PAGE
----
* Monday through Friday advertisement rates were less expensive than weekend rates.

* The Thursday newspaper had the highest Monday through Friday circulation rate because grocery advertisements were printed on Thursday.

* The demographics for the readership of the Features Section included the desired population for the study.

A telephone number for contacting the researcher was included in all methods of recruitment. During the initial phone contact, callers meeting the study inclusion criteria were given a description of the project and the anticipated time commitment required for focus group participation. Callers interested in participating in the study were given focus group scheduling information and were mailed study materials including a Data Profile Sheet and Statement of Informed Consent. The completed Data Profile Sheet and the signed Statement of Informed Consent were collected prior to beginning each focus group session.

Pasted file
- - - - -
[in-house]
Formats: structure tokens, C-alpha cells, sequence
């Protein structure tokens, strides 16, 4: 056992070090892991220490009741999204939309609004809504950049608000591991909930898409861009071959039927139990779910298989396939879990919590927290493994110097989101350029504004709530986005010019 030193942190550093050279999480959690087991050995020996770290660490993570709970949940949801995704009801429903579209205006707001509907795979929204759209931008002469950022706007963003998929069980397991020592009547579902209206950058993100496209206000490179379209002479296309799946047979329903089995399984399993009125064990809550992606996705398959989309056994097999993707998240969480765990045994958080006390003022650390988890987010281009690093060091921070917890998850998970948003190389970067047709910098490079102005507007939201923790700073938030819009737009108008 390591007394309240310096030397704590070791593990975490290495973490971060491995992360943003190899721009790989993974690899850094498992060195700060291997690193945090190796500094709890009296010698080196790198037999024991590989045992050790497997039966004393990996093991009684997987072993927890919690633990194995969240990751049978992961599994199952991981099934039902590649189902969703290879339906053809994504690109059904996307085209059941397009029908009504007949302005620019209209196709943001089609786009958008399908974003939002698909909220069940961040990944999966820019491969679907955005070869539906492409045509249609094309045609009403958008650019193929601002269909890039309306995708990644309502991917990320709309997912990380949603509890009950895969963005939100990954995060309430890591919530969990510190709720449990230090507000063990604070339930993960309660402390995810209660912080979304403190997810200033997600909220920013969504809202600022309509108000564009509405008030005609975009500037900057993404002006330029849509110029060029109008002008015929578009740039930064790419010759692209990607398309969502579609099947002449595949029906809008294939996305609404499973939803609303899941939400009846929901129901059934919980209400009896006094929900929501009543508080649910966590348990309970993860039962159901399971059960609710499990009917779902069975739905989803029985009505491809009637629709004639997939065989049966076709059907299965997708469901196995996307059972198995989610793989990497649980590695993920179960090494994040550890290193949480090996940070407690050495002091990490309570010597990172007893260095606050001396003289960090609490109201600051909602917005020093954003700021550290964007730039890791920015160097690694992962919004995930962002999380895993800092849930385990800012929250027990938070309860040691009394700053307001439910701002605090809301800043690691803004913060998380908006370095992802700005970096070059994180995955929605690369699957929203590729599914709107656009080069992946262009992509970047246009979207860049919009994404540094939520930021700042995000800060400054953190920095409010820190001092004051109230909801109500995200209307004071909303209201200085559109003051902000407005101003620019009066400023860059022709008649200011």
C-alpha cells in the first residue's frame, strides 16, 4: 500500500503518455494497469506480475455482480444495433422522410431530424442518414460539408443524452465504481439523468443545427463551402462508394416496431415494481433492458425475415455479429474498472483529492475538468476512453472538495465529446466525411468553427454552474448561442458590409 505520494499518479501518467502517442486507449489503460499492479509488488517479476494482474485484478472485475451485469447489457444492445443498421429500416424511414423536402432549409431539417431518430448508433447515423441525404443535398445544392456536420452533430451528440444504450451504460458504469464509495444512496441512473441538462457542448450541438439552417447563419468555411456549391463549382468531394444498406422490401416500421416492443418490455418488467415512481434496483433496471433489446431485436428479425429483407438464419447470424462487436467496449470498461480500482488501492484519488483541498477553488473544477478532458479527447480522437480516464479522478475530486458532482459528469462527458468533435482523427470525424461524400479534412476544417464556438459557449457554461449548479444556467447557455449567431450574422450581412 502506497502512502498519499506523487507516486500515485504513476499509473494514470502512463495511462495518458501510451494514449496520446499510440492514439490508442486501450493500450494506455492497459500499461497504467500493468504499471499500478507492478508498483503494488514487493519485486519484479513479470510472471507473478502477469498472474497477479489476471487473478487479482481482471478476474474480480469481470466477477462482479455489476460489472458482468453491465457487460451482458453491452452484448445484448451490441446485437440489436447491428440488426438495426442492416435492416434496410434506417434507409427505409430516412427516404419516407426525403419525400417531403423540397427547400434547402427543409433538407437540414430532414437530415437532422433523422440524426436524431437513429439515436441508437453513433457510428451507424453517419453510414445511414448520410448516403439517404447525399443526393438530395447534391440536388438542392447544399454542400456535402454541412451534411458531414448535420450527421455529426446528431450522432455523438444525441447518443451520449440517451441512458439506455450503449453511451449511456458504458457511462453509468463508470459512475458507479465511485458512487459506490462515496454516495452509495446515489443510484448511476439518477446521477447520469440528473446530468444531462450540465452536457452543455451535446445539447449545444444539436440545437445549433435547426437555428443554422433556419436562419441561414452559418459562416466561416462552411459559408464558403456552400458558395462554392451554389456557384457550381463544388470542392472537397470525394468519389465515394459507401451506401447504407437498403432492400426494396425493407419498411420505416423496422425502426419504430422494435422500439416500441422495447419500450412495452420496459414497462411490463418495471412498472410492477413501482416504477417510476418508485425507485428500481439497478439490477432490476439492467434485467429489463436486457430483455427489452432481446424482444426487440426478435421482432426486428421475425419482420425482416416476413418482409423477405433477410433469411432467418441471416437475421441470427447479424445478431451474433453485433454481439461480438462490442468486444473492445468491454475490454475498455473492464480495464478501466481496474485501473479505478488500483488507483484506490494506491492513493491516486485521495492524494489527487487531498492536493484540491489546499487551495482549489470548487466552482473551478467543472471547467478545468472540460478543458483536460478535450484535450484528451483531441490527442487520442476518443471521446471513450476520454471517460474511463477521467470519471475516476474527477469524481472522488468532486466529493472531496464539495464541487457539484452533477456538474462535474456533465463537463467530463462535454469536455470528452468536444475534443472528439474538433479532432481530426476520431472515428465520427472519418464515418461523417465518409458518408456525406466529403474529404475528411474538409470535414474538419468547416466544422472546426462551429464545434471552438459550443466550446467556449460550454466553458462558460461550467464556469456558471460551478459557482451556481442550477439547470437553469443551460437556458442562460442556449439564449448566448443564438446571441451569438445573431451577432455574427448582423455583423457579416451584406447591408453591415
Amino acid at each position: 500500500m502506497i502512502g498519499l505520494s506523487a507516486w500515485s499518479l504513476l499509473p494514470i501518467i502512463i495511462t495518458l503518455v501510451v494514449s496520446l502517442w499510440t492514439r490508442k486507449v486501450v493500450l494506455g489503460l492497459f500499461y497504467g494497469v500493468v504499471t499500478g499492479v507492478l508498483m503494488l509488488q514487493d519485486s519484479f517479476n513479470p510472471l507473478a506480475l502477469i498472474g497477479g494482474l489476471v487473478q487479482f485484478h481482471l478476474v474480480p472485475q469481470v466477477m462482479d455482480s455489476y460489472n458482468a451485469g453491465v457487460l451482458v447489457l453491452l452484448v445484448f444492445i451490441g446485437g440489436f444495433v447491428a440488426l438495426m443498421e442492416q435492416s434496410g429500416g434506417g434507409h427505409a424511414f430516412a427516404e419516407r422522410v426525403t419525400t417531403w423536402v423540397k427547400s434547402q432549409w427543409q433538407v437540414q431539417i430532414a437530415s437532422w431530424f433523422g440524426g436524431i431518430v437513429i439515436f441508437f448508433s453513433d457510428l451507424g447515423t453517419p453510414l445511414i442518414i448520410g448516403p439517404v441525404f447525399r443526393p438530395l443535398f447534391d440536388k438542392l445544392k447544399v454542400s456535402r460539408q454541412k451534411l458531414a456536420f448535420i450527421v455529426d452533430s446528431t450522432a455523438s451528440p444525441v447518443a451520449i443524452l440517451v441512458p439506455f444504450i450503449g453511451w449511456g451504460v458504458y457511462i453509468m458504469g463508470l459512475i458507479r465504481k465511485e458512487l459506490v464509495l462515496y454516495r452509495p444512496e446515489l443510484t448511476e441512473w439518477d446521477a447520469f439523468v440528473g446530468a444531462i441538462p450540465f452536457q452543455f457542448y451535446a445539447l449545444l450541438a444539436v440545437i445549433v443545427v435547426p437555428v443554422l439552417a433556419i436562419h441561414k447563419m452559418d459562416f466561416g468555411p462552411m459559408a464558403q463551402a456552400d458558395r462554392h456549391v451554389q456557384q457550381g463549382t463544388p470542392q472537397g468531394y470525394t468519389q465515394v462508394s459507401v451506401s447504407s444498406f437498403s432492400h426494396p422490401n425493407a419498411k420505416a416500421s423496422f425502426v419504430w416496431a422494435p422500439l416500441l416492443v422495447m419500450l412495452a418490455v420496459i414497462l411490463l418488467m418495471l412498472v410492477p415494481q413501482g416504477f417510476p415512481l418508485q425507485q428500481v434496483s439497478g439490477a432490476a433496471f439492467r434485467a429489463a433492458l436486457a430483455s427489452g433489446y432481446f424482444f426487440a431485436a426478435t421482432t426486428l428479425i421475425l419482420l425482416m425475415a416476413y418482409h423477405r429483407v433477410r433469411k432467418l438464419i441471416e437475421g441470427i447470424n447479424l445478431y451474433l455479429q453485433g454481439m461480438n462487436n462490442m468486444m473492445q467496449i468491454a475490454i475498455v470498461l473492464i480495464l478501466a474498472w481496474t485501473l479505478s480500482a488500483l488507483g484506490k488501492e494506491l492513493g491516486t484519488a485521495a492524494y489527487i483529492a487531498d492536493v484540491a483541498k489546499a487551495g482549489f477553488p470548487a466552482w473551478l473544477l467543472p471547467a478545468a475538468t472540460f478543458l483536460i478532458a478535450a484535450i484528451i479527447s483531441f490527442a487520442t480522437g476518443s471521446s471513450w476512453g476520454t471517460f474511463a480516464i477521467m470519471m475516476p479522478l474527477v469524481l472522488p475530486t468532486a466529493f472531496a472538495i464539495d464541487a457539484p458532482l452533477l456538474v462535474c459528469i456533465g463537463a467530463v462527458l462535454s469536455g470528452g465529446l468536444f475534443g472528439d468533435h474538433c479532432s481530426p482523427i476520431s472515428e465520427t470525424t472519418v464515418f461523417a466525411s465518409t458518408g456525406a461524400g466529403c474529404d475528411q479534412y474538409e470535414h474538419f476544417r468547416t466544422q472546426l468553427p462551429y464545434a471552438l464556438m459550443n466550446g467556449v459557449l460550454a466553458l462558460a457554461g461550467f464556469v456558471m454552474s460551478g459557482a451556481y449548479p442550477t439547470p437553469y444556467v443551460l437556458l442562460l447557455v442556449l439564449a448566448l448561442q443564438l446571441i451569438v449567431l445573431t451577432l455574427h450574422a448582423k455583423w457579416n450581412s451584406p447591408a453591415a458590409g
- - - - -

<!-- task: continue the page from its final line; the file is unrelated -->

To ensure construct validity, three self-efficacy concept experts critiqued a draft of the initial focus group interview guide. Their suggestions were incorporated into the final focus group interview guide. Question categories were opening (2 questions), introductory (2 questions), transition (2 questions), key (6 questions), and ending (2 questions) for a total of 14 questions. Four focus group sessions were held to accommodate the participants' schedules and to maximize the opportunity for all to share ideas. All focus group sessions were audio recorded and written notes were kept. The number of participants per session ranged from four to six.